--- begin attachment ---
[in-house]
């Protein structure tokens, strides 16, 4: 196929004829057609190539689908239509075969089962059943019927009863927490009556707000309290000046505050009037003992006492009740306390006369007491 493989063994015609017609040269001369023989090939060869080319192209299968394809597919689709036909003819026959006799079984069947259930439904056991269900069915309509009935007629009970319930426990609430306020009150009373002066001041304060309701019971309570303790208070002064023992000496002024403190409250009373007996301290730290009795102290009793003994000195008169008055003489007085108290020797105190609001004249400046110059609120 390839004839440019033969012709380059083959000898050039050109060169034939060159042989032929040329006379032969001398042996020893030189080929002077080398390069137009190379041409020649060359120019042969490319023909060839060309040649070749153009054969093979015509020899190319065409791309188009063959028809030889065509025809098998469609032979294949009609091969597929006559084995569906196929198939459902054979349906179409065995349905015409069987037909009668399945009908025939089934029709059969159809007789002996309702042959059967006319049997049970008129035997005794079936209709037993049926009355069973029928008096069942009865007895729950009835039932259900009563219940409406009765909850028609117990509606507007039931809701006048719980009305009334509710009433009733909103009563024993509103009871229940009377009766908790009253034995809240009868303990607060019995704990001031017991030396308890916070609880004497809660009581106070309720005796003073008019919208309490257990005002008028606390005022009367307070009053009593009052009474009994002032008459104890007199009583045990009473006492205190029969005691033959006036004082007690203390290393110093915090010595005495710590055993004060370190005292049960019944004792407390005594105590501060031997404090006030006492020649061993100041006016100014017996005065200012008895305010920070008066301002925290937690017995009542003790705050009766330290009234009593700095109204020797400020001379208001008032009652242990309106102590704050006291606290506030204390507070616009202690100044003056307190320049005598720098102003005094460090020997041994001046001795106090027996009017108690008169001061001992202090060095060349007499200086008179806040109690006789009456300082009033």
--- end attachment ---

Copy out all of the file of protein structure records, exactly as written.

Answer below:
[in-house]
């Protein structure tokens, strides 16, 4: 196929004829057609190539689908239509075969089962059943019927009863927490009556707000309290000046505050009037003992006492009740306390006369007491 493989063994015609017609040269001369023989090939060869080319192209299968394809597919689709036909003819026959006799079984069947259930439904056991269900069915309509009935007629009970319930426990609430306020009150009373002066001041304060309701019971309570303790208070002064023992000496002024403190409250009373007996301290730290009795102290009793003994000195008169008055003489007085108290020797105190609001004249400046110059609120 390839004839440019033969012709380059083959000898050039050109060169034939060159042989032929040329006379032969001398042996020893030189080929002077080398390069137009190379041409020649060359120019042969490319023909060839060309040649070749153009054969093979015509020899190319065409791309188009063959028809030889065509025809098998469609032979294949009609091969597929006559084995569906196929198939459902054979349906179409065995349905015409069987037909009668399945009908025939089934029709059969159809007789002996309702042959059967006319049997049970008129035997005794079936209709037993049926009355069973029928008096069942009865007895729950009835039932259900009563219940409406009765909850028609117990509606507007039931809701006048719980009305009334509710009433009733909103009563024993509103009871229940009377009766908790009253034995809240009868303990607060019995704990001031017991030396308890916070609880004497809660009581106070309720005796003073008019919208309490257990005002008028606390005022009367307070009053009593009052009474009994002032008459104890007199009583045990009473006492205190029969005691033959006036004082007690203390290393110093915090010595005495710590055993004060370190005292049960019944004792407390005594105590501060031997404090006030006492020649061993100041006016100014017996005065200012008895305010920070008066301002925290937690017995009542003790705050009766330290009234009593700095109204020797400020001379208001008032009652242990309106102590704050006291606290506030204390507070616009202690100044003056307190320049005598720098102003005094460090020997041994001046001795106090027996009017108690008169001061001992202090060095060349007499200086008179806040109690006789009456300082009033």